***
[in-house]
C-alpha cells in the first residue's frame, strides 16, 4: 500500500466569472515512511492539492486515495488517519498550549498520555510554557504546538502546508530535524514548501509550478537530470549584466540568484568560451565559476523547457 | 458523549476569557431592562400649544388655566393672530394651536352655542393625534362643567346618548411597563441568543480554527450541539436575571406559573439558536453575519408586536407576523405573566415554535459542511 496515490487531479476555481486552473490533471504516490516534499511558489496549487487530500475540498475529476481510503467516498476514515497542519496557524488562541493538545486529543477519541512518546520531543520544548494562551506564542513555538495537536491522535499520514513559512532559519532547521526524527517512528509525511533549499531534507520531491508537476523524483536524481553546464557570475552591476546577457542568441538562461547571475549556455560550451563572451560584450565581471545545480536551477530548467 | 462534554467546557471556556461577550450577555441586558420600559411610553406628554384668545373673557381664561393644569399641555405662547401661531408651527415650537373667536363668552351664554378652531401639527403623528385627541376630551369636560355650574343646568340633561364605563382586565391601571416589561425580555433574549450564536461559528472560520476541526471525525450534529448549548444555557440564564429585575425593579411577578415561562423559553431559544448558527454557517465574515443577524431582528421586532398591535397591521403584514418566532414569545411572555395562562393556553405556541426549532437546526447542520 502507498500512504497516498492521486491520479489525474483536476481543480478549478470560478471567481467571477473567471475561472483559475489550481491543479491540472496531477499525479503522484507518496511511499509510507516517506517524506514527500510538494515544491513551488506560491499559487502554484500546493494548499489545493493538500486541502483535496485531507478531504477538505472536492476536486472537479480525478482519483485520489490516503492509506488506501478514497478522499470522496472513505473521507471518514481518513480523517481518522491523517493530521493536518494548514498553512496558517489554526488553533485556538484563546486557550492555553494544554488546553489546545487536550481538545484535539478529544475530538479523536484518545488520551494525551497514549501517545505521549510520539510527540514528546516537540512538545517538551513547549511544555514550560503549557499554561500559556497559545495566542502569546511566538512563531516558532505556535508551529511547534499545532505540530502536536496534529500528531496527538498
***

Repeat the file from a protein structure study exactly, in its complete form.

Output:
[in-house]
C-alpha cells in the first residue's frame, strides 16, 4: 500500500466569472515512511492539492486515495488517519498550549498520555510554557504546538502546508530535524514548501509550478537530470549584466540568484568560451565559476523547457 | 458523549476569557431592562400649544388655566393672530394651536352655542393625534362643567346618548411597563441568543480554527450541539436575571406559573439558536453575519408586536407576523405573566415554535459542511 496515490487531479476555481486552473490533471504516490516534499511558489496549487487530500475540498475529476481510503467516498476514515497542519496557524488562541493538545486529543477519541512518546520531543520544548494562551506564542513555538495537536491522535499520514513559512532559519532547521526524527517512528509525511533549499531534507520531491508537476523524483536524481553546464557570475552591476546577457542568441538562461547571475549556455560550451563572451560584450565581471545545480536551477530548467 | 462534554467546557471556556461577550450577555441586558420600559411610553406628554384668545373673557381664561393644569399641555405662547401661531408651527415650537373667536363668552351664554378652531401639527403623528385627541376630551369636560355650574343646568340633561364605563382586565391601571416589561425580555433574549450564536461559528472560520476541526471525525450534529448549548444555557440564564429585575425593579411577578415561562423559553431559544448558527454557517465574515443577524431582528421586532398591535397591521403584514418566532414569545411572555395562562393556553405556541426549532437546526447542520 502507498500512504497516498492521486491520479489525474483536476481543480478549478470560478471567481467571477473567471475561472483559475489550481491543479491540472496531477499525479503522484507518496511511499509510507516517506517524506514527500510538494515544491513551488506560491499559487502554484500546493494548499489545493493538500486541502483535496485531507478531504477538505472536492476536486472537479480525478482519483485520489490516503492509506488506501478514497478522499470522496472513505473521507471518514481518513480523517481518522491523517493530521493536518494548514498553512496558517489554526488553533485556538484563546486557550492555553494544554488546553489546545487536550481538545484535539478529544475530538479523536484518545488520551494525551497514549501517545505521549510520539510527540514528546516537540512538545517538551513547549511544555514550560503549557499554561500559556497559545495566542502569546511566538512563531516558532505556535508551529511547534499545532505540530502536536496534529500528531496527538498